A Dwarf and his Skeleton

Last month I spent some time in Special Collections at the University of Glasgow Library, looking at the catalogues of the anatomical preparations of London anatomist and man-midwife William Hunter (1718-1783).  Hunter, a Scot, left his collections to the University of Glasgow, where they still reside.   Among the anatomical preparations listed in 1784 was “A …

Continue reading A Dwarf and his Skeleton

Discovering Brazil

Rio de Janeiro, Brazil, July 2017 I am sitting in the sun on the roof of my hotel in Rio, looking at the heavily forested hills to the east, the high rise hotels lining the Copacabana to the south, the elaborate rooftop garden across the Avenida de Princesa Isabel, and beyond, the rickety tin shacks …

Continue reading Discovering Brazil

The Secret Horror of Dissection

The eighteenth-century anatomist William Hunter (1718-1783) told his students that the practice of dissection “familiarizes the heart to a kind of necessary inhumanity.”(1)   A few decades  earlier, Louis-Jean-Marie Daubenton (1716-1800) expressed more forcefully the “secret horror” that dissection, particularly of the human corpse, elicited in most of its practitioners.   His comments appeared in the “Description …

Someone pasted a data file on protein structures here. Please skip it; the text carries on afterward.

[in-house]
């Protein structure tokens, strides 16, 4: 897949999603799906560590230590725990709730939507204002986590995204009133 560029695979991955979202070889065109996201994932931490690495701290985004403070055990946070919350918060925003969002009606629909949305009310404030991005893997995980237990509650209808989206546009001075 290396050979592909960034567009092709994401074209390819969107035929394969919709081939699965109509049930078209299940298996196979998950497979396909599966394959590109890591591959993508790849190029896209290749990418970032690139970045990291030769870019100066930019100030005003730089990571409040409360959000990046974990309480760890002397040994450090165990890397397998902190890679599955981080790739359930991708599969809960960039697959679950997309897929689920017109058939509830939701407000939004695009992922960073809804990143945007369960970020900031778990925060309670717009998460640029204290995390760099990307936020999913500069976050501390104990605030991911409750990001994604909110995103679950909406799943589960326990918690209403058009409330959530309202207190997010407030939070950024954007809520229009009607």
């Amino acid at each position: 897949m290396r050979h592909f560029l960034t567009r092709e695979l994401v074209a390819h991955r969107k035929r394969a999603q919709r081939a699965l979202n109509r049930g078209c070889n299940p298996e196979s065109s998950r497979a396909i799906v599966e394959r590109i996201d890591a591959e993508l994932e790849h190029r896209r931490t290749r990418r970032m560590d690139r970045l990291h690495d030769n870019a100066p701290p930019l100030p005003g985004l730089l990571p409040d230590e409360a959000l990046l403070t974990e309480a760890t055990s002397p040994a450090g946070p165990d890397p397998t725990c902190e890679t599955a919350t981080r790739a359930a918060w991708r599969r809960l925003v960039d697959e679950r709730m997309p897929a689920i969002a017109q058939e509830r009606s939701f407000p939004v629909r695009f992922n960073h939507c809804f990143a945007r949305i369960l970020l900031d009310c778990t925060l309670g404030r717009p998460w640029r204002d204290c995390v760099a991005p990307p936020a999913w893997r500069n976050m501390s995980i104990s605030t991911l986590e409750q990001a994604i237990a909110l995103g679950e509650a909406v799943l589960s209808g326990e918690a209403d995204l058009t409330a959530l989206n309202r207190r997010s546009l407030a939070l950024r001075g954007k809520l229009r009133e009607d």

Continue reading The Secret Horror of Dissection

The Moving Skeleton

Here's the full version of the Slate blog post: I've been reading Charles Burney's collection of newspapers for close to two decades:  first turning fragile pages in the Rare Books and Music Reading Room at the British Library, then dipping periodically into the many boxes of microfilm there, and now online, unfortunately behind the Gale paywall.   …

Continue reading The Moving Skeleton

Animal Paris, part 1: Fagotin and his kin

This is the first post in a occasional series on animals in (mostly) early modern Paris. 29 April 2015 Last week, a US judge apparently ruled that two research chimpanzees are “legal persons” and have standing to pursue a court case against their captivity.  As the work of historian Alan Ross is revealing, non-human primates …

Continue reading Animal Paris, part 1: Fagotin and his kin